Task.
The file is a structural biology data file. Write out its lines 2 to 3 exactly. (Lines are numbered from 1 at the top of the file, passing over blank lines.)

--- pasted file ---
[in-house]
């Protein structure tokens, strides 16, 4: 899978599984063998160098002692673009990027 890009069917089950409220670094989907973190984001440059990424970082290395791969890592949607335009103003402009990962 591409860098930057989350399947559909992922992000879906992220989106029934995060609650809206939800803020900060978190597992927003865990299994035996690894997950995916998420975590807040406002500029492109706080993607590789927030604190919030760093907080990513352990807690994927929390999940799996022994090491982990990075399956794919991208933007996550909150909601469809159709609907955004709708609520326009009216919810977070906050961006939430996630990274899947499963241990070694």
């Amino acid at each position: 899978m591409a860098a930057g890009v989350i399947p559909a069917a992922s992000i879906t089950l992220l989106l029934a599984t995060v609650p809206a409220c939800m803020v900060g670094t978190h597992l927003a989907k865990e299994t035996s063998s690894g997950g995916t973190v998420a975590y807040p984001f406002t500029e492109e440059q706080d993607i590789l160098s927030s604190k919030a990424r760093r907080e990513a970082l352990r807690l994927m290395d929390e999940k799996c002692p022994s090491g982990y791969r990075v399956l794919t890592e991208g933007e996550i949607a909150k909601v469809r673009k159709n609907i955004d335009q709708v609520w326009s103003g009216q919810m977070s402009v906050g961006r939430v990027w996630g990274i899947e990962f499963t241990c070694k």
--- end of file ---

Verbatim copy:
């Protein structure tokens, strides 16, 4: 899978599984063998160098002692673009990027 890009069917089950409220670094989907973190984001440059990424970082290395791969890592949607335009103003402009990962 591409860098930057989350399947559909992922992000879906992220989106029934995060609650809206939800803020900060978190597992927003865990299994035996690894997950995916998420975590807040406002500029492109706080993607590789927030604190919030760093907080990513352990807690994927929390999940799996022994090491982990990075399956794919991208933007996550909150909601469809159709609907955004709708609520326009009216919810977070906050961006939430996630990274899947499963241990070694």
């Amino acid at each position: 899978m591409a860098a930057g890009v989350i399947p559909a069917a992922s992000i879906t089950l992220l989106l029934a599984t995060v609650p809206a409220c939800m803020v900060g670094t978190h597992l927003a989907k865990e299994t035996s063998s690894g997950g995916t973190v998420a975590y807040p984001f406002t500029e492109e440059q706080d993607i590789l160098s927030s604190k919030a990424r760093r907080e990513a970082l352990r807690l994927m290395d929390e999940k799996c002692p022994s090491g982990y791969r990075v399956l794919t890592e991208g933007e996550i949607a909150k909601v469809r673009k159709n609907i955004d335009q709708v609520w326009s103003g009216q919810m977070s402009v906050g961006r939430v990027w996630g990274i899947e990962f499963t241990c070694k």